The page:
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Core Marketing Concepts Employed by Coke for Coco-Cola Blak, Case Study Example

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Case Study

The rumors that Coca-Cola was to introduce some coffee drinks were circulating the market long before Coca-Cola Blak was officially launched. Everyone was holding his breath awaiting what the company could make out of coffee, having been synonymous solely with carbonated drinks. The awaited products were launched in France initially and then in the UK market. By the time the product hit the American scene, it was pretty much old news. When official promotions begun, Coca-Cola emphasized that the new product was specifically targeted at the adult population. By that time, almost everyone was willing to have a taste of the new Coke. Actually, most people did taste, once or twice.

The idea to test the product in England, beginning with France and then UK, was informed by something else and not common knowledge. This is one region that does not look very favorably on that type of drink. The gamble might have been that if the product hits in the UK market, the success of the US market would be given. Another important thing to note is that Coca-Cola US announced that it was working with Godiva, and American favorite chocolate maker, as part of its promotion strategy. Therefore, when the coffee-flavored drink finally debuted, most people had imaginations of it being chocolate-like in taste. In fact, most people expected nothing but a chocolate drink with a coffee blend.  What emerged though, was a coffee textured, cappuccino-style froth with a funny taste that had nothing chocolate in it. This does not mean that it was necessarily a bad taste, only that Coca Cola Atlanta had created a different expectation in the market for Blak.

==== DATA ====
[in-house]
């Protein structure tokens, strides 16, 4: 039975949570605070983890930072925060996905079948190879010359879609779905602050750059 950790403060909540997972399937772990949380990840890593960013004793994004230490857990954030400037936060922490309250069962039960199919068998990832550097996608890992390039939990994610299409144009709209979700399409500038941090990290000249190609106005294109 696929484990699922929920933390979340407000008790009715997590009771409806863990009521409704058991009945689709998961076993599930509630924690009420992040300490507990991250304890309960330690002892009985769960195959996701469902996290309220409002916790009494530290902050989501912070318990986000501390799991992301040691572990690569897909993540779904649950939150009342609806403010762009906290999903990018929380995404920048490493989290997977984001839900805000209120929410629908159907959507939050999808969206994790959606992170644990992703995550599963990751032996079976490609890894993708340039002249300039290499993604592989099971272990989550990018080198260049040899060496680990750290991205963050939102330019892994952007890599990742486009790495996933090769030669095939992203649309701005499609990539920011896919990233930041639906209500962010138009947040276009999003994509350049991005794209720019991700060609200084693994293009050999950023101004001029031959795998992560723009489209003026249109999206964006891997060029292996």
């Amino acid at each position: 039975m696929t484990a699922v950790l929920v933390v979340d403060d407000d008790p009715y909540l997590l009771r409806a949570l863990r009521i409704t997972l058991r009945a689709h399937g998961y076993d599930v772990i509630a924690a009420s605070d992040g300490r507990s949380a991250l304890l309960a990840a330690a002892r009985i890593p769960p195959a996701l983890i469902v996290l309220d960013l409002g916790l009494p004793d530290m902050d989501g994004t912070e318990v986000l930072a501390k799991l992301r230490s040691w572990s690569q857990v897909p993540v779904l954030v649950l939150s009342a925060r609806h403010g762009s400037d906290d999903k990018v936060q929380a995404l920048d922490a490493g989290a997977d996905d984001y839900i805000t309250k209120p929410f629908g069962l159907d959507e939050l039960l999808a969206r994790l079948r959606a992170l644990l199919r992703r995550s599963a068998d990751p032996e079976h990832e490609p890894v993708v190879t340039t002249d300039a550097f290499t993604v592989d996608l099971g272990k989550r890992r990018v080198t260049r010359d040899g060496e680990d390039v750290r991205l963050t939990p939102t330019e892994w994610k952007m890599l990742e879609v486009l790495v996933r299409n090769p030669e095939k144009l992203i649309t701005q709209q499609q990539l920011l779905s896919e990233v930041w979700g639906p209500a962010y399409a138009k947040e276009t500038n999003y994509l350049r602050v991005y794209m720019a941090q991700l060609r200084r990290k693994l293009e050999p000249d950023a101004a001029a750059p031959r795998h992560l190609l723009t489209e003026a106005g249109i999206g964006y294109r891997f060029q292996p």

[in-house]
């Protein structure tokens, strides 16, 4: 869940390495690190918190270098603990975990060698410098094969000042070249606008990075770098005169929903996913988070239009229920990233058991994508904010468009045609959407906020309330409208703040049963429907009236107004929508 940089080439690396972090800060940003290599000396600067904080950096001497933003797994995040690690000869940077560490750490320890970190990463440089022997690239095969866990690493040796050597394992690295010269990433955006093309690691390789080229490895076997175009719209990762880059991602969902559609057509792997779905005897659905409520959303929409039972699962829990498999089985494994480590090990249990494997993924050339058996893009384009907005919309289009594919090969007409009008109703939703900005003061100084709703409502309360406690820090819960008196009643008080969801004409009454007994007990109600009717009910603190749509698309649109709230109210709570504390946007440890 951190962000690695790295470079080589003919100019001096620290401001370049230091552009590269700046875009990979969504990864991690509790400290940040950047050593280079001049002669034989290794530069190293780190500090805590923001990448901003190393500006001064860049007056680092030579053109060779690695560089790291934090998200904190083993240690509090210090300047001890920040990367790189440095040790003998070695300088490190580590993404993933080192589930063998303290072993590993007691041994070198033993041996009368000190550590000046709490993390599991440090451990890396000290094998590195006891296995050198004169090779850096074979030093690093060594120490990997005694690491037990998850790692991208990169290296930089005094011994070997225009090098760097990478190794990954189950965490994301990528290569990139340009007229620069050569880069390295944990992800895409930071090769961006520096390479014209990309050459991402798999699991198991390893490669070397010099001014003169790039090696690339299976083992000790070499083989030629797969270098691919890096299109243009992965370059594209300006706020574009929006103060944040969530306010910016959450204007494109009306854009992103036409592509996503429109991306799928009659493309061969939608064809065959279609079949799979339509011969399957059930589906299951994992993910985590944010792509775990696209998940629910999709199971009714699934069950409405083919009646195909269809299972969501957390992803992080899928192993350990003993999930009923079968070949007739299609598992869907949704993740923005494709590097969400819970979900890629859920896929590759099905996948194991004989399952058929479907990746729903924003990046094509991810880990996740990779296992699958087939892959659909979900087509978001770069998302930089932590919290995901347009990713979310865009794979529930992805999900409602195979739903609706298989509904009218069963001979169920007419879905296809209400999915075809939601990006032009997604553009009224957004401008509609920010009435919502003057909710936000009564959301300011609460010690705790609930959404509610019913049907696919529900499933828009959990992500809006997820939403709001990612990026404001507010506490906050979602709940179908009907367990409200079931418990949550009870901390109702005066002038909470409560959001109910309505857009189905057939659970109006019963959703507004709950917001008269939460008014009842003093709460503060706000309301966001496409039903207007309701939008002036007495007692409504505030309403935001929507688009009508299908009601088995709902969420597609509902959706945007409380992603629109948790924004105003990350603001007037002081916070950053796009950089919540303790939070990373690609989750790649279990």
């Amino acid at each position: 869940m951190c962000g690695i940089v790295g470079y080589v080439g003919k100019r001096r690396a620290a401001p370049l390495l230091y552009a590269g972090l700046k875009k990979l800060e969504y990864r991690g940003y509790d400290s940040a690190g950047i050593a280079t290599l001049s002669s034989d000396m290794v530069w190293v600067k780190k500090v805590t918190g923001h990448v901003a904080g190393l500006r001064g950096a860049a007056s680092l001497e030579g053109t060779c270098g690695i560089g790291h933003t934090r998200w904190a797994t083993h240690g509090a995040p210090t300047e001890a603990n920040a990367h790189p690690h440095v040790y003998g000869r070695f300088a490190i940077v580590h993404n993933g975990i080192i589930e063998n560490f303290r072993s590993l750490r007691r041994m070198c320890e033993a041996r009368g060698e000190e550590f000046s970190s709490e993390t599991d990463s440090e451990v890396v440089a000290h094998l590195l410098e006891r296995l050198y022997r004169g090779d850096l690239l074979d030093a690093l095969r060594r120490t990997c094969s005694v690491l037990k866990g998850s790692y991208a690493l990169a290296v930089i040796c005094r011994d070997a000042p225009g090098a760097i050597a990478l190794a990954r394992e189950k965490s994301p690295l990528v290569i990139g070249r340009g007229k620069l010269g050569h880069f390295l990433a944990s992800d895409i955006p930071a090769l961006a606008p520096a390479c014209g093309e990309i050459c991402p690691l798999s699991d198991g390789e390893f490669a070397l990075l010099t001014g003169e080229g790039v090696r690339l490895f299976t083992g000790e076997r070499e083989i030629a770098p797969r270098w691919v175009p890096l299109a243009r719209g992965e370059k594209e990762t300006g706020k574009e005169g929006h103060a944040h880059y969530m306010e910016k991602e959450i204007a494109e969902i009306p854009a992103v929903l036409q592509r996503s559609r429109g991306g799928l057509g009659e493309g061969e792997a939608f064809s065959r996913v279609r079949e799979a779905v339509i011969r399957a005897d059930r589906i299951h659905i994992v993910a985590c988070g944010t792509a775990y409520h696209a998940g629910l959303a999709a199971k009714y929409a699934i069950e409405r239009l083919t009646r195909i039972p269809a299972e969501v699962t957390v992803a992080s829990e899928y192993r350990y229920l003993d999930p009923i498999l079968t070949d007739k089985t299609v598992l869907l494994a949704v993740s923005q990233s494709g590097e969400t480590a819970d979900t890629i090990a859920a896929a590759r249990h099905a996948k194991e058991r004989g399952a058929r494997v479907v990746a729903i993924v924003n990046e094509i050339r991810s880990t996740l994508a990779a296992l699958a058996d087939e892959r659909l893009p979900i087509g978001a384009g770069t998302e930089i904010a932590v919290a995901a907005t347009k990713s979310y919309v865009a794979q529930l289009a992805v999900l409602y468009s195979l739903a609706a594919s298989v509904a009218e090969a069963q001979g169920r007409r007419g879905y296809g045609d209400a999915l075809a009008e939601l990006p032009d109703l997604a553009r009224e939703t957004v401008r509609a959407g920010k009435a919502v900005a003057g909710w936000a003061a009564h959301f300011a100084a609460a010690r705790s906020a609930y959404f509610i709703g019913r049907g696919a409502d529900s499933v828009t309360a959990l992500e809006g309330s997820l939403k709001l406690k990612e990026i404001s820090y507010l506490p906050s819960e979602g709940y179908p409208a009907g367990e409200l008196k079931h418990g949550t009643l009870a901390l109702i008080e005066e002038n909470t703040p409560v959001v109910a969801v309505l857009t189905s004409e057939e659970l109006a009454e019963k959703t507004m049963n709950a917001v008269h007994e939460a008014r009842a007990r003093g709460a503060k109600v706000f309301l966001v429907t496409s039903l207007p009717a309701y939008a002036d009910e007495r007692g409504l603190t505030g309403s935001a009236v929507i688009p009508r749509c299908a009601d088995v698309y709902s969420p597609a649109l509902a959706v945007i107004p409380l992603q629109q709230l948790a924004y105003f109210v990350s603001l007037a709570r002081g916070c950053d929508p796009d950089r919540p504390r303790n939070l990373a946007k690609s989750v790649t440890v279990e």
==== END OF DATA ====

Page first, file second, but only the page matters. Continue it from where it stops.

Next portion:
As if that was not enough, the so called stimulating and invigorating beverage blend, Coca-Cola Blak, came around with a new packaging technology that was new on a Coca-Cola product. Most people could not place the black/brown aluminum bottle to the Coca-Cola brand at first. The aluminum bottle was however shaped similar to Coca-Cola’s signature contoured bottle, like the one launched for the regular Coke in five exclusive regions of upscale nightclubs a year earlier. Again, a nightclub design was not among the best associations that the new product should have been given. With an 8-ounce pack of four going at $7.99, the costing was also biased towards the upscale market, making it a not so affordable drink.

Where Coca-Cola Faulted

The failure of Coca-Cola Blak has and can authentically be attributed to the confusing taste of natural flavors in a coffee blend. But for the purpose of this paper, the boat that saw the product drown in criticism remains poor promotion strategies. As illustrated above, leaking the information of the launch before the product was in the market and then launching it abroad before the US market made the masses very curious. There was an extremely unrealistic expectation placed on the coffee flavored cola by the time it was launched in the US. Again, the poor reception in the UK and France market (which should have been expected anyway) had already formed a negative image on the product even before the product was locally available.  Good market research, the backbone of marketing promotion, was omitted in this case.